Much of the preparation for the strategy took place during the Swedish Presidency. Sweden successfully pursued key issues for the strategy, such as the importance of having more people in work, the development of a green economy that uses resources effectively, sound public finances and the importance of the future internal market for growth. Other issues that Sweden has promoted are a future European research area and the importance of transparency and free trade for growth and employment. All these questions are key to increasing the EU's long-term growth potential, strengthening European global competitiveness and ensuring welfare in Europe.
Practical implementation of the strategy requires national targets to be set. By setting up national targets the responsibility of Member States for pushing through necessary reforms becomes clear. In Sweden's case the national targets must be considered and agreed on in the Riksdag. The EU Member States have different political and economic conditions, which must be taken into account in the national targets. The key point for the Swedish Government is that the targets must be ambitious but realistic. The targets must be well-grounded and funded so that they contribute to long-term sustainable growth and sound public finances.
Toolbox for implementing the strategy
In April 2010 the European Commission presented a 'toolbox' with ten guidelines to strengthen implementation of the strategy. The guidelines span various areas but can be roughly divided into economic guidelines and employment guidelines. On the basis of the guidelines each Member State must present a national reform programme with detailed reform proposals and measures to achieve the national targets.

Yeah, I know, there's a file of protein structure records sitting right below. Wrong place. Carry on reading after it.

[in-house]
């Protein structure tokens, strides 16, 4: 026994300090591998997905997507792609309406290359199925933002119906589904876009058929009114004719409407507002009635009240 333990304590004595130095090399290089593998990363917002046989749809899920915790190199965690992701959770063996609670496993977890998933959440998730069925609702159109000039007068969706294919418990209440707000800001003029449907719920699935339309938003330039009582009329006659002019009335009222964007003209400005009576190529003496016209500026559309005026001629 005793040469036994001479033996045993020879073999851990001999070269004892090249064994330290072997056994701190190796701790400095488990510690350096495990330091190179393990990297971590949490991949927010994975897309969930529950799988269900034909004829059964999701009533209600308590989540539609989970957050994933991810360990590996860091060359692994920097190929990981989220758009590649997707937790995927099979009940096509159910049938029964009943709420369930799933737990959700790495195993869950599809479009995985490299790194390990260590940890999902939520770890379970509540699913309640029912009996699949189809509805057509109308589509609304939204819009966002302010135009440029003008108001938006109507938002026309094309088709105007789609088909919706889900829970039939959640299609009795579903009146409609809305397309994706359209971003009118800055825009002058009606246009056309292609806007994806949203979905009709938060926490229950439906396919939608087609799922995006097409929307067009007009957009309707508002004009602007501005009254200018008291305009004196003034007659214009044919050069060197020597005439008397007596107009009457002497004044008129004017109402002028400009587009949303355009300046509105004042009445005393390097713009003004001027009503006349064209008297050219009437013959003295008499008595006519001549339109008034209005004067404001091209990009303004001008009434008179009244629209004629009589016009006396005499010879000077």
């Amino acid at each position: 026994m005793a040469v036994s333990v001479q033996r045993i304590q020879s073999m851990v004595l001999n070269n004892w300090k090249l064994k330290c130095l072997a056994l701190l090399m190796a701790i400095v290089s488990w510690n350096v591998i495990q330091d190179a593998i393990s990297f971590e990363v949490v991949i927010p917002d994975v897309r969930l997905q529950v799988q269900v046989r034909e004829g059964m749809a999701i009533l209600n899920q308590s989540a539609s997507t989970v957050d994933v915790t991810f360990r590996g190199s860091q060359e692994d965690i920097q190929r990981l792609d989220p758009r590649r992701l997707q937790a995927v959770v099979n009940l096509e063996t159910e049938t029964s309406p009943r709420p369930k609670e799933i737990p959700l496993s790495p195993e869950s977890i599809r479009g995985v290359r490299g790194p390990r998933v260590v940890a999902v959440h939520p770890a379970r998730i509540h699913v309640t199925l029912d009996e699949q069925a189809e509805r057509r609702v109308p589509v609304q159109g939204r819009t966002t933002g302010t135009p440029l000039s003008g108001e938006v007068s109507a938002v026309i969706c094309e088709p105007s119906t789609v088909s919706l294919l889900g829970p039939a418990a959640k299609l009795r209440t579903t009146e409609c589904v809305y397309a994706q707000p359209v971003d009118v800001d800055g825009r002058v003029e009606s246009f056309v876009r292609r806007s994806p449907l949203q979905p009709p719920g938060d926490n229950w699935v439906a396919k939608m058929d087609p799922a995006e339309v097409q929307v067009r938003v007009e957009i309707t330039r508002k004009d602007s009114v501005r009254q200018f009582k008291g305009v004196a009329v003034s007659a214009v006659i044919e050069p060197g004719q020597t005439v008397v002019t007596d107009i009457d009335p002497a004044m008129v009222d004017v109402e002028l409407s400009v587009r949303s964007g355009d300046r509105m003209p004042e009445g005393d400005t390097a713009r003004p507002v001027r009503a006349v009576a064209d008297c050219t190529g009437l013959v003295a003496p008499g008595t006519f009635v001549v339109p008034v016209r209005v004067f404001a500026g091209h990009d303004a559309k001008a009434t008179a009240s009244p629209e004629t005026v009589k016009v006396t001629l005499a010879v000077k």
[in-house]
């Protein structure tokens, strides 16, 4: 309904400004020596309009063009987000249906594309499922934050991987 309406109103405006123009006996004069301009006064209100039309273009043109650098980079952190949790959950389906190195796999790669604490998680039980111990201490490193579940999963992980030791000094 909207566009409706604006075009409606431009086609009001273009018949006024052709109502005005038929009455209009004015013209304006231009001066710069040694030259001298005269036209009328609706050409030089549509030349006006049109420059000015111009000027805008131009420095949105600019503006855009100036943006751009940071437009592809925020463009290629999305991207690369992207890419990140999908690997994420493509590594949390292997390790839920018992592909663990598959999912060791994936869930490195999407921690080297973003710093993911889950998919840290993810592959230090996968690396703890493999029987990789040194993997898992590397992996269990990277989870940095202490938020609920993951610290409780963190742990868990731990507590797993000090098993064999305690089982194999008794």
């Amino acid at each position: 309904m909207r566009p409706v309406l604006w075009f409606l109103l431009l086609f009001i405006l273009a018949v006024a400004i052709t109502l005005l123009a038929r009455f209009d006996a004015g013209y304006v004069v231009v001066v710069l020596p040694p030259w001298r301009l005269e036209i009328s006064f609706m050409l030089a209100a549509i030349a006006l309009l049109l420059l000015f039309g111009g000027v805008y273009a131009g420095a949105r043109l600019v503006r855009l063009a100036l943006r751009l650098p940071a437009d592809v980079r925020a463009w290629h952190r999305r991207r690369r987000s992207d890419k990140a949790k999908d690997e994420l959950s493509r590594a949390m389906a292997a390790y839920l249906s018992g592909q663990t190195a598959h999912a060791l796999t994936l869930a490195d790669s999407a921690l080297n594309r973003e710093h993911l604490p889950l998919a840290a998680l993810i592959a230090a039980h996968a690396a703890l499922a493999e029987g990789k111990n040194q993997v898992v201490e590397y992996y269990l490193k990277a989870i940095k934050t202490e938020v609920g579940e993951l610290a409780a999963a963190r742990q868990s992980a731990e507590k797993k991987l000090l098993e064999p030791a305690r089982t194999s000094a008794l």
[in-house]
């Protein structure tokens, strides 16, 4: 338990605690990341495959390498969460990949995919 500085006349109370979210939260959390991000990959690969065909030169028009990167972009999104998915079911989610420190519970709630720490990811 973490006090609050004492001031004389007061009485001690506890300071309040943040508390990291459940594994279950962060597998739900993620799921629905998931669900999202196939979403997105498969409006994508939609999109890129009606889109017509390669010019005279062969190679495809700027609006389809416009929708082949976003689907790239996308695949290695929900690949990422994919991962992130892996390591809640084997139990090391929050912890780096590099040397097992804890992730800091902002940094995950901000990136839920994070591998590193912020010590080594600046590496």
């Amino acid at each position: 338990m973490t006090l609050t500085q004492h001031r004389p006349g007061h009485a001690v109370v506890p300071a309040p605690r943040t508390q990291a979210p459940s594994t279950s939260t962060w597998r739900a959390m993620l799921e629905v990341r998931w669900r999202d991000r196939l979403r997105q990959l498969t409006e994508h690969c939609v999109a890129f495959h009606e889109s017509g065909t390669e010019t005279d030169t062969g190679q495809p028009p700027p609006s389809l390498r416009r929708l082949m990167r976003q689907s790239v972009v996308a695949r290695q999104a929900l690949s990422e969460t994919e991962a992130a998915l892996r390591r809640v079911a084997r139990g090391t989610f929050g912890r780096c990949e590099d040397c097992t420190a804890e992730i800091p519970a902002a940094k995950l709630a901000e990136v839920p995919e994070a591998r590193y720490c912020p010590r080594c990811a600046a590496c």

Learn from each other
An important ingredient of Europe 2020 is follow-up and evaluation. Sweden wants the results achieved by the Member States to be made as public as possible. Transparency puts pressure on each country to actually live up to its commitments and makes it easier to exchange experience and best practice. There are areas and solutions where Sweden is far ahead and where our work can strengthen other Member States. For example, the Swedish childcare model has been pointed out as a way of increasing female employment. Conversely, the solutions of other countries or regions can be a source of inspiration for Sweden. For example, Denmark is far ahead in the use of wind power. The Netherlands has attracted attention for its work on simplifying laws and regulations for small and medium-sized enterprises and Finland for the high quality of its schools.
Heads of state and government have the last word
The guidelines were negotiated by EU finance ministers (ECOFIN) and labour market and social affairs ministers (EPSCO) on 7-8 June. The strategy was then adopted by the EU heads of state and government on 17 June. The meeting is to clarify the last details of the goals for education and poverty reduction.